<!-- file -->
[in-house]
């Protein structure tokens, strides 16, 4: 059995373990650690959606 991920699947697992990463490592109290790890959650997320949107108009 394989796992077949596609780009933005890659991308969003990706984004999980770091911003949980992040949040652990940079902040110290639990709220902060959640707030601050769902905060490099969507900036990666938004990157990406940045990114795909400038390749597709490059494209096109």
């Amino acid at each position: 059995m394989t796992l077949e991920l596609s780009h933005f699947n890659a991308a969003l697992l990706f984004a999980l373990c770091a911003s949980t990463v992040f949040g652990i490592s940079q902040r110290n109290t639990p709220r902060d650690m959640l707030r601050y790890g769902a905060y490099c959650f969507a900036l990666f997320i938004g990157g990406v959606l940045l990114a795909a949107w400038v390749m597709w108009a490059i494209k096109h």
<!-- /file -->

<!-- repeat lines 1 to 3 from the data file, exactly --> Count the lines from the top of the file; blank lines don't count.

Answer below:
[in-house]
């Protein structure tokens, strides 16, 4: 059995373990650690959606 991920699947697992990463490592109290790890959650997320949107108009 394989796992077949596609780009933005890659991308969003990706984004999980770091911003949980992040949040652990940079902040110290639990709220902060959640707030601050769902905060490099969507900036990666938004990157990406940045990114795909400038390749597709490059494209096109």
């Amino acid at each position: 059995m394989t796992l077949e991920l596609s780009h933005f699947n890659a991308a969003l697992l990706f984004a999980l373990c770091a911003s949980t990463v992040f949040g652990i490592s940079q902040r110290n109290t639990p709220r902060d650690m959640l707030r601050y790890g769902a905060y490099c959650f969507a900036l990666f997320i938004g990157g990406v959606l940045l990114a795909a949107w400038v390749m597709w108009a490059i494209k096109h």